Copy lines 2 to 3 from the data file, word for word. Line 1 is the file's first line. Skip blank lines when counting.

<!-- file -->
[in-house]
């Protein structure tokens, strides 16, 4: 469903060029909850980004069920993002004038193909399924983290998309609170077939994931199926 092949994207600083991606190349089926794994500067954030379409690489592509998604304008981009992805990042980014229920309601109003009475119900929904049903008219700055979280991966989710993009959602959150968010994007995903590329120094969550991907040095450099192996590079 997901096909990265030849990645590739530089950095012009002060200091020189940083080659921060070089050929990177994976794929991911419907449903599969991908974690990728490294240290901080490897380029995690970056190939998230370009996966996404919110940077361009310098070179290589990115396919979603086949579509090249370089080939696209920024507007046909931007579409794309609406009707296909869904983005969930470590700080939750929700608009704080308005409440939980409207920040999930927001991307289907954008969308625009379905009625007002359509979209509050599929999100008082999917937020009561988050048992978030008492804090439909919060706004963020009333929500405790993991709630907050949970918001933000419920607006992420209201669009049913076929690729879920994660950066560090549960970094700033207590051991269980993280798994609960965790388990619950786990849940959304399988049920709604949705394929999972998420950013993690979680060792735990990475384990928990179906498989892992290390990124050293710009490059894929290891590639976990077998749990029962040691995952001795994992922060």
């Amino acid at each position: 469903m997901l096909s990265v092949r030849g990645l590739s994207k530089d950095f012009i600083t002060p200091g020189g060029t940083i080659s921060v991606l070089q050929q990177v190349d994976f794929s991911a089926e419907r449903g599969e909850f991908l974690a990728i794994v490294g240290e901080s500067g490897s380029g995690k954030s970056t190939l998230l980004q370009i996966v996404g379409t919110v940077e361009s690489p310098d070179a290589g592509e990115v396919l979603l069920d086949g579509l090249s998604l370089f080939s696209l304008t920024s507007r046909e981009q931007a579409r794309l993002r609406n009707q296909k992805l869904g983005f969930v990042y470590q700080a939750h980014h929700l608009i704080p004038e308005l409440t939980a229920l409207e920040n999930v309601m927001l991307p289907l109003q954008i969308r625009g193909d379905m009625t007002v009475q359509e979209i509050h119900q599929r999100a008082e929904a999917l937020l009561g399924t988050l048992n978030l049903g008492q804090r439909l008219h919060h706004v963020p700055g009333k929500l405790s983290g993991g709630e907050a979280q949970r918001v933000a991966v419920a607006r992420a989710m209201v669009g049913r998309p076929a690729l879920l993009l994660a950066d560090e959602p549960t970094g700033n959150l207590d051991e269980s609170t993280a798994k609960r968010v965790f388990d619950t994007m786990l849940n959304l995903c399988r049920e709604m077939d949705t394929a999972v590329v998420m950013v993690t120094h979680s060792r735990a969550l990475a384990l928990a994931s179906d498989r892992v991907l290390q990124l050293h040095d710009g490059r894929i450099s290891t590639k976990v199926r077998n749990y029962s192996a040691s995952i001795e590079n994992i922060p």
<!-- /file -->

């Protein structure tokens, strides 16, 4: 469903060029909850980004069920993002004038193909399924983290998309609170077939994931199926 092949994207600083991606190349089926794994500067954030379409690489592509998604304008981009992805990042980014229920309601109003009475119900929904049903008219700055979280991966989710993009959602959150968010994007995903590329120094969550991907040095450099192996590079 997901096909990265030849990645590739530089950095012009002060200091020189940083080659921060070089050929990177994976794929991911419907449903599969991908974690990728490294240290901080490897380029995690970056190939998230370009996966996404919110940077361009310098070179290589990115396919979603086949579509090249370089080939696209920024507007046909931007579409794309609406009707296909869904983005969930470590700080939750929700608009704080308005409440939980409207920040999930927001991307289907954008969308625009379905009625007002359509979209509050599929999100008082999917937020009561988050048992978030008492804090439909919060706004963020009333929500405790993991709630907050949970918001933000419920607006992420209201669009049913076929690729879920994660950066560090549960970094700033207590051991269980993280798994609960965790388990619950786990849940959304399988049920709604949705394929999972998420950013993690979680060792735990990475384990928990179906498989892992290390990124050293710009490059894929290891590639976990077998749990029962040691995952001795994992922060």
């Amino acid at each position: 469903m997901l096909s990265v092949r030849g990645l590739s994207k530089d950095f012009i600083t002060p200091g020189g060029t940083i080659s921060v991606l070089q050929q990177v190349d994976f794929s991911a089926e419907r449903g599969e909850f991908l974690a990728i794994v490294g240290e901080s500067g490897s380029g995690k954030s970056t190939l998230l980004q370009i996966v996404g379409t919110v940077e361009s690489p310098d070179a290589g592509e990115v396919l979603l069920d086949g579509l090249s998604l370089f080939s696209l304008t920024s507007r046909e981009q931007a579409r794309l993002r609406n009707q296909k992805l869904g983005f969930v990042y470590q700080a939750h980014h929700l608009i704080p004038e308005l409440t939980a229920l409207e920040n999930v309601m927001l991307p289907l109003q954008i969308r625009g193909d379905m009625t007002v009475q359509e979209i509050h119900q599929r999100a008082e929904a999917l937020l009561g399924t988050l048992n978030l049903g008492q804090r439909l008219h919060h706004v963020p700055g009333k929500l405790s983290g993991g709630e907050a979280q949970r918001v933000a991966v419920a607006r992420a989710m209201v669009g049913r998309p076929a690729l879920l993009l994660a950066d560090e959602p549960t970094g700033n959150l207590d051991e269980s609170t993280a798994k609960r968010v965790f388990d619950t994007m786990l849940n959304l995903c399988r049920e709604m077939d949705t394929a999972v590329v998420m950013v993690t120094h979680s060792r735990a969550l990475a384990l928990a994931s179906d498989r892992v991907l290390q990124l050293h040095d710009g490059r894929i450099s290891t590639k976990v199926r077998n749990y029962s192996a040691s995952i001795e590079n994992i922060p």